Record Display for the EPA National Library Catalog

RECORD NUMBER: 36 OF 157

OLS Field Name OLS Field Data
Main Title EMPACT Beaches Project: Results from a Study on Microbiological Monitoring in Recreational Waters.
Author Wymer, L. J. ; Brenner, K. P. ; Martinson, J. W. ; Stutts, W. R. ; Schaub, S. A. ;
CORP Author Environmental Protection Agency, Cincinnati, OH. National Exposure Research Lab.
Publisher Aug 2005
Year Published 2005
Report Number EPA/600/R-04/023;
Stock Number PB2005-109975
Additional Subjects Environmental monitoring ; Beaches ; Microbiology ; Bacteria ; Coliforms ; Feces ; Water pollution effects ; Guidelines ; Outdoor recreation ; Health effects ; Sampling ; Access ; Communities ; Public health ; Water quality ; Contamination ; Indicators ; United States ; Environmental Monitoring for Public Access and Community Tracking(EMPACT)
Holdings
Library Call Number Additional Info Location Last
Modified
Checkout
Status
NTIS  PB2005-109975 Most EPA libraries have a fiche copy filed under the call number shown. Check with individual libraries about paper copy. NTIS 07/12/2006
Collation 88p
Abstract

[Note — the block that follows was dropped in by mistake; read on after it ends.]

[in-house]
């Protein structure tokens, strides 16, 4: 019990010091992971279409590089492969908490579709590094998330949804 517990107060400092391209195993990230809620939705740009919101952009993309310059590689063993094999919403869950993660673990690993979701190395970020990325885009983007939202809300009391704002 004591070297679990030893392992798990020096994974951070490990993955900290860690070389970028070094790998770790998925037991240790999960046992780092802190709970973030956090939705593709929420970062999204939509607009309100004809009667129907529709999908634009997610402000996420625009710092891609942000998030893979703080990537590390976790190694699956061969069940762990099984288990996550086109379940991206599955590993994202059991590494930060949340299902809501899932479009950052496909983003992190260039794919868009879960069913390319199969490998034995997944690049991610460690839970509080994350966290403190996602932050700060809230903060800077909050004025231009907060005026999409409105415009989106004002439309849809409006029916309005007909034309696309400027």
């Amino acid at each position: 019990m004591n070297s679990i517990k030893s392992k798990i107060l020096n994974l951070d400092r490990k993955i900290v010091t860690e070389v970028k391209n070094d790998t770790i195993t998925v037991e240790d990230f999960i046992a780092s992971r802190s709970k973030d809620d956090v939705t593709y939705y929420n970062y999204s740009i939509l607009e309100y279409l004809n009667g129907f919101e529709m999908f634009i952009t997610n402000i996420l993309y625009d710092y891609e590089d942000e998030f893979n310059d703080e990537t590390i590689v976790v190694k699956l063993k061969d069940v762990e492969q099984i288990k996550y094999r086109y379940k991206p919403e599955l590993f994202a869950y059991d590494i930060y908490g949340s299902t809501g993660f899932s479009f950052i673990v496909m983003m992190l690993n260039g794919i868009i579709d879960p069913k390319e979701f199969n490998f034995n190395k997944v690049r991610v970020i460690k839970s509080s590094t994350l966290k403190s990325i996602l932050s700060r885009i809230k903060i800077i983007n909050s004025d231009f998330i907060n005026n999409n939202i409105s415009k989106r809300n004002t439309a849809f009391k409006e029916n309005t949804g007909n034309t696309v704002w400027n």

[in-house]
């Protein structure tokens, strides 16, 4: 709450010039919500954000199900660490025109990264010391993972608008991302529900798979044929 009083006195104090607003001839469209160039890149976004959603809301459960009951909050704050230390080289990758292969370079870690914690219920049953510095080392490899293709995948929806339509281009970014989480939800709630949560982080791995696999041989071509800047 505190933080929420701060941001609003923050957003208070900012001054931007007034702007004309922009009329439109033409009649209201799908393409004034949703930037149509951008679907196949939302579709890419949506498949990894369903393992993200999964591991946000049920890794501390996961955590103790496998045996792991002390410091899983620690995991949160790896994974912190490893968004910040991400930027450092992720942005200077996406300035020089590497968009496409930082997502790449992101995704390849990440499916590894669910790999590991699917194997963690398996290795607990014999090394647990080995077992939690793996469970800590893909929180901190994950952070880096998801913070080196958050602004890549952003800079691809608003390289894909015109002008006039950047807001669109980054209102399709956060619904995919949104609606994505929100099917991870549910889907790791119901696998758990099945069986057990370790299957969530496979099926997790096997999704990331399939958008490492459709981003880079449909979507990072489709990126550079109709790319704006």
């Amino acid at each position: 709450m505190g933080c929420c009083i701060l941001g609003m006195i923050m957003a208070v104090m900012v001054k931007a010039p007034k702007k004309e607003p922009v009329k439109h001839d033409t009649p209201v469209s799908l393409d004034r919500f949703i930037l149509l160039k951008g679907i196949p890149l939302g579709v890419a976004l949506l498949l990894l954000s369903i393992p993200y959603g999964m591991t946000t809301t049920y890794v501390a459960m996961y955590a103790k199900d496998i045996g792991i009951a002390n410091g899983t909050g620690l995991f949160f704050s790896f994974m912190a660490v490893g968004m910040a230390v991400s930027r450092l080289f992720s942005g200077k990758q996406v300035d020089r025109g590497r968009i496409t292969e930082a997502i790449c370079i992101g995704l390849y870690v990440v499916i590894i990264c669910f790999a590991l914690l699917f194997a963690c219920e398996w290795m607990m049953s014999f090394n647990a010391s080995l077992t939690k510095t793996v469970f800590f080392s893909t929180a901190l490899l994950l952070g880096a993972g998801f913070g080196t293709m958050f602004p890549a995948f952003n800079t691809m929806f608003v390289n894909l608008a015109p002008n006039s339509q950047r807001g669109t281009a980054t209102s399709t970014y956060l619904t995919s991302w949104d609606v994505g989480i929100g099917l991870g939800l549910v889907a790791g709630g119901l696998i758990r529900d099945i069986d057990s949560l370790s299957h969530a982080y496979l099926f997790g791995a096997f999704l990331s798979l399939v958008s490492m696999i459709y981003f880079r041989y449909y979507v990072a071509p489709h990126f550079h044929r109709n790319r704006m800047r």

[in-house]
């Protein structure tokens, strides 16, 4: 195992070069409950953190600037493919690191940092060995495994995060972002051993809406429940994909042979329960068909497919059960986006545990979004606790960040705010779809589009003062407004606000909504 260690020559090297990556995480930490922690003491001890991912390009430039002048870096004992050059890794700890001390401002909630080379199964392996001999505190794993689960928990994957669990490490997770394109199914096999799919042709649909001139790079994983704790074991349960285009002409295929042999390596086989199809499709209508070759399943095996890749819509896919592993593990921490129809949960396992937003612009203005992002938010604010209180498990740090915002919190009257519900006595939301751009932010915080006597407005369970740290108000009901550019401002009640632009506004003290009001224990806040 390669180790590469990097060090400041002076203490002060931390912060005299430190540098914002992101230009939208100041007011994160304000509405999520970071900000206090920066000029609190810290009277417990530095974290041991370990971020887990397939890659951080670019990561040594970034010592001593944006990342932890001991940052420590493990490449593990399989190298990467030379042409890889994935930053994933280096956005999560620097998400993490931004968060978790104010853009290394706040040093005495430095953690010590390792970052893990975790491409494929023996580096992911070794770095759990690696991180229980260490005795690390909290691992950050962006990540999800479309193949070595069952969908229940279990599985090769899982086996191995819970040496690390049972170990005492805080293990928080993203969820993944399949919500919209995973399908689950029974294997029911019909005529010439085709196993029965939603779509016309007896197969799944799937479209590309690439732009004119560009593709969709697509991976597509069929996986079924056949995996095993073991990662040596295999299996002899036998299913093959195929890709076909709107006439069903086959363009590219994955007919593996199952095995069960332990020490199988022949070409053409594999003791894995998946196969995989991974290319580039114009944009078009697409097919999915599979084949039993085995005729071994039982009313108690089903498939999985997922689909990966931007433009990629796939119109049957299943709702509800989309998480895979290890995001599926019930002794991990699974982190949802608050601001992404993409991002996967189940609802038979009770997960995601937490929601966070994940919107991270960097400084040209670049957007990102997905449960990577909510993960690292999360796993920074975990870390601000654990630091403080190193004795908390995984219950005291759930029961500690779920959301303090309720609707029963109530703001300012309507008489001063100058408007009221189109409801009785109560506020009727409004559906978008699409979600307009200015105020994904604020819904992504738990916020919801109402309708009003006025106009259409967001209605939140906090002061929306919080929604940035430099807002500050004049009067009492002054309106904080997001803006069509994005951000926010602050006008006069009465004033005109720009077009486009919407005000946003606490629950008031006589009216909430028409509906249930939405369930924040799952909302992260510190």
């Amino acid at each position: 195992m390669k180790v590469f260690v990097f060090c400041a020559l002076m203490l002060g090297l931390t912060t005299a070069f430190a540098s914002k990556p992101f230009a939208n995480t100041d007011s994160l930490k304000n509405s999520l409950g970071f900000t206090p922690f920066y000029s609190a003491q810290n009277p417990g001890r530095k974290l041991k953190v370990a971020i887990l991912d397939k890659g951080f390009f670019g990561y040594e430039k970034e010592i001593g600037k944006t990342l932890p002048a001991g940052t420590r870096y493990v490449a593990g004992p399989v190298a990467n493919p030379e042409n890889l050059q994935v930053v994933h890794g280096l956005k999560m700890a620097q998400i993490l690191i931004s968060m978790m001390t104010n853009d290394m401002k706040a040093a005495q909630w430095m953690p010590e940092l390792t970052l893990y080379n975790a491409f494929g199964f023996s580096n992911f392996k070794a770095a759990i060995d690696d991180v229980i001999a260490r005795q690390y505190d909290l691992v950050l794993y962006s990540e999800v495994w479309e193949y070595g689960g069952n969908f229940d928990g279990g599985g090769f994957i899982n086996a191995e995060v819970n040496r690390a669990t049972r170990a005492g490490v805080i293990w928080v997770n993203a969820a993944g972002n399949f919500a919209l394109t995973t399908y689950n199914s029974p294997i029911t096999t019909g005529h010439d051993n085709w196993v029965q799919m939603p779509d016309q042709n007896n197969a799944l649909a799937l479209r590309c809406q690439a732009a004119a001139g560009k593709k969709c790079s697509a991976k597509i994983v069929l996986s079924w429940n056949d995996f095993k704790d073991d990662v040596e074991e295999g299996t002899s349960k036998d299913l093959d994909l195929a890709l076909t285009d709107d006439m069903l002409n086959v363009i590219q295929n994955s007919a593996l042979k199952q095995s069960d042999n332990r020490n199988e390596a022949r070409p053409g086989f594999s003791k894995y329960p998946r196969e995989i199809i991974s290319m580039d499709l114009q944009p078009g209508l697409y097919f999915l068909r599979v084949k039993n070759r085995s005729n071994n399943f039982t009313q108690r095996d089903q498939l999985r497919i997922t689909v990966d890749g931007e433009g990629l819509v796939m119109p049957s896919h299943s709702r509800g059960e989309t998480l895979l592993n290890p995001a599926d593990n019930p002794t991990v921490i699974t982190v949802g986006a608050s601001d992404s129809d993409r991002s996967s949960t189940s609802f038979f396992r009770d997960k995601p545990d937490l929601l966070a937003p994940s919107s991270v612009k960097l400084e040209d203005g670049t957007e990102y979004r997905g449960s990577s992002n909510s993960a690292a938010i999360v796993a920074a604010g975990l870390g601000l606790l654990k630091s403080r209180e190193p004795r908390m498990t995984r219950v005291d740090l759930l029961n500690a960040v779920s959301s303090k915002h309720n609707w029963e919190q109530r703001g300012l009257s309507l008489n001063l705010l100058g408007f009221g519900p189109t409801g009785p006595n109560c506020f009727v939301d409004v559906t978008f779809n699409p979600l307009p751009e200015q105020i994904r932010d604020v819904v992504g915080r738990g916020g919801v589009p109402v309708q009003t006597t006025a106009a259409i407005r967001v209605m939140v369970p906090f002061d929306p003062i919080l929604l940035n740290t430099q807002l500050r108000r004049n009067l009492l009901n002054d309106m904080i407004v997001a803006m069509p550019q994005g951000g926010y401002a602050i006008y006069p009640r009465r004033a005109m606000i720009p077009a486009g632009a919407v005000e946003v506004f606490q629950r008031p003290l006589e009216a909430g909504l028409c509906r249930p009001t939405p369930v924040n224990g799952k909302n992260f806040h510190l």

Protecting the health of swimmers who use surface waters for recreation has been of interest to public health officials in the United States since 1930. It was well recognized at that early date that human excreta discharged to surface waters posed a health hazard to those who used the water for recreation. Although the relationship between swimming-associated health effects and feces-contaminated water used for swimming had not been defined, microbial limits based on coliform bacteria were used in many states, particularly when there was physical evidence of sewage contamination. The limiting values selected by responsible authorities were based more on attainment rather than on risk of illness. Thus, there was little uniformity among states regarding what level of coliforms constitute waters safe for swimming. Several states chose 1,000 coliforms per 100 ml as a measure of good quality water, but there was not much uniformity among states regarding what level of coliforms was a safe level. There was, however, a general understanding that fecal contamination of surface water posed a risk to those exposed to the water, and that the risk might be limited by setting a level of fecal contamination above which exposure would be unacceptable. The manner in which water samples were taken, the frequency of sampling, and the number of samples were usually not described in the early literature.